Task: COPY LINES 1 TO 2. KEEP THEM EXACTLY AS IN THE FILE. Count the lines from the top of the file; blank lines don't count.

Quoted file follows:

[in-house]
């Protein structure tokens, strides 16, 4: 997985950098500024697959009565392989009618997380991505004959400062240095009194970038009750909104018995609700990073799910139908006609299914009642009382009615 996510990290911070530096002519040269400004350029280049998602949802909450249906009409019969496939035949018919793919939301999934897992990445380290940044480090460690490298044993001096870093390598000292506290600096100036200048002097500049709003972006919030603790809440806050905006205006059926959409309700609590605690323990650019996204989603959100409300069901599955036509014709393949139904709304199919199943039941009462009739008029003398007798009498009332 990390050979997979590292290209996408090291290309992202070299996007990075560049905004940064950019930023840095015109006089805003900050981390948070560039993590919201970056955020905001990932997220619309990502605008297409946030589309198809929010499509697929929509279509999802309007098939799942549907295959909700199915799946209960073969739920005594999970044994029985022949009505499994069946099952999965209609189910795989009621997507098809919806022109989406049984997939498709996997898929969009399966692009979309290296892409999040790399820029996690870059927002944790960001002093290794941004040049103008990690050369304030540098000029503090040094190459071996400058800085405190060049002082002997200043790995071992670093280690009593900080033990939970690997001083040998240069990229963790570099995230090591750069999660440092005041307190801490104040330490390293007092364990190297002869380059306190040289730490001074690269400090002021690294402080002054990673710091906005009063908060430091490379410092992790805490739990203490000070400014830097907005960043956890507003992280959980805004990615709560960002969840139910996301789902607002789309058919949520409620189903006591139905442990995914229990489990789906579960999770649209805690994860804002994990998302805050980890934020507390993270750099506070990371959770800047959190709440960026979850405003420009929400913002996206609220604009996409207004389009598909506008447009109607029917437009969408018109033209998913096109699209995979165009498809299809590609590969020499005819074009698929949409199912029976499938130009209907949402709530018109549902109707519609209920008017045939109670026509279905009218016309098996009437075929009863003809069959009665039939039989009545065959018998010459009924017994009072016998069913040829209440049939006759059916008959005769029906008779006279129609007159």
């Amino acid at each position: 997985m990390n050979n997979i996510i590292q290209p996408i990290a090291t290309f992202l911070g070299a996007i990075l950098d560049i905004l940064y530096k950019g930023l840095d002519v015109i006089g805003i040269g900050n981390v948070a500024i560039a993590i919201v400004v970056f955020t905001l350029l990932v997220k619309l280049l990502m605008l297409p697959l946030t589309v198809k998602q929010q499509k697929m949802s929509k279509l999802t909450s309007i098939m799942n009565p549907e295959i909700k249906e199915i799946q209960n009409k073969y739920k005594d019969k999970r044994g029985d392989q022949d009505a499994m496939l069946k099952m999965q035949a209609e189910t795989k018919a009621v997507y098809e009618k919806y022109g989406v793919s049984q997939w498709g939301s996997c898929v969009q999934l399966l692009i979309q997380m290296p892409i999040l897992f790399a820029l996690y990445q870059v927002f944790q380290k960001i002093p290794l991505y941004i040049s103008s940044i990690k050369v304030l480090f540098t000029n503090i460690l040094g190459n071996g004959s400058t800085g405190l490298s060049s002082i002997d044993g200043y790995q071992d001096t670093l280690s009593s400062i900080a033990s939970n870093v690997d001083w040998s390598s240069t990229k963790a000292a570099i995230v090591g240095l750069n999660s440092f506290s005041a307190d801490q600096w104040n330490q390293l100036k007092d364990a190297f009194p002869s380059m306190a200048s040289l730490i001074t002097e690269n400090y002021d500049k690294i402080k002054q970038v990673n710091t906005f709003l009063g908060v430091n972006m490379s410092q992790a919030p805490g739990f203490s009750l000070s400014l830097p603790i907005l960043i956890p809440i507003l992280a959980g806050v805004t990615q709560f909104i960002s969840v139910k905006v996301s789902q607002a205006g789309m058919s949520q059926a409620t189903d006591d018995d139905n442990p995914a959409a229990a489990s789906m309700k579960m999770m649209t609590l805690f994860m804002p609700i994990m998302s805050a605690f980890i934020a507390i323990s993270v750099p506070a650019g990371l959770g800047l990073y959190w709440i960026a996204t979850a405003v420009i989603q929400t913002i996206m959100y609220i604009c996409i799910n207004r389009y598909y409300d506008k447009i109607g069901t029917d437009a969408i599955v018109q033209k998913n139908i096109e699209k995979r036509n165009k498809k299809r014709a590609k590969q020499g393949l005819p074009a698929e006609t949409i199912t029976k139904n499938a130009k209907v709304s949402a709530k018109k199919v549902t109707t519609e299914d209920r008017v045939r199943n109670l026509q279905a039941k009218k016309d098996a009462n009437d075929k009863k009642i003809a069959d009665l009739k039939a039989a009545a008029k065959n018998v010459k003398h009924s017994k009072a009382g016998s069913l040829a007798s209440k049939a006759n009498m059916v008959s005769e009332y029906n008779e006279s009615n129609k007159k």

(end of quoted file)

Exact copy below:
[in-house]
């Protein structure tokens, strides 16, 4: 997985950098500024697959009565392989009618997380991505004959400062240095009194970038009750909104018995609700990073799910139908006609299914009642009382009615 996510990290911070530096002519040269400004350029280049998602949802909450249906009409019969496939035949018919793919939301999934897992990445380290940044480090460690490298044993001096870093390598000292506290600096100036200048002097500049709003972006919030603790809440806050905006205006059926959409309700609590605690323990650019996204989603959100409300069901599955036509014709393949139904709304199919199943039941009462009739008029003398007798009498009332 990390050979997979590292290209996408090291290309992202070299996007990075560049905004940064950019930023840095015109006089805003900050981390948070560039993590919201970056955020905001990932997220619309990502605008297409946030589309198809929010499509697929929509279509999802309007098939799942549907295959909700199915799946209960073969739920005594999970044994029985022949009505499994069946099952999965209609189910795989009621997507098809919806022109989406049984997939498709996997898929969009399966692009979309290296892409999040790399820029996690870059927002944790960001002093290794941004040049103008990690050369304030540098000029503090040094190459071996400058800085405190060049002082002997200043790995071992670093280690009593900080033990939970690997001083040998240069990229963790570099995230090591750069999660440092005041307190801490104040330490390293007092364990190297002869380059306190040289730490001074690269400090002021690294402080002054990673710091906005009063908060430091490379410092992790805490739990203490000070400014830097907005960043956890507003992280959980805004990615709560960002969840139910996301789902607002789309058919949520409620189903006591139905442990995914229990489990789906579960999770649209805690994860804002994990998302805050980890934020507390993270750099506070990371959770800047959190709440960026979850405003420009929400913002996206609220604009996409207004389009598909506008447009109607029917437009969408018109033209998913096109699209995979165009498809299809590609590969020499005819074009698929949409199912029976499938130009209907949402709530018109549902109707519609209920008017045939109670026509279905009218016309098996009437075929009863003809069959009665039939039989009545065959018998010459009924017994009072016998069913040829209440049939006759059916008959005769029906008779006279129609007159």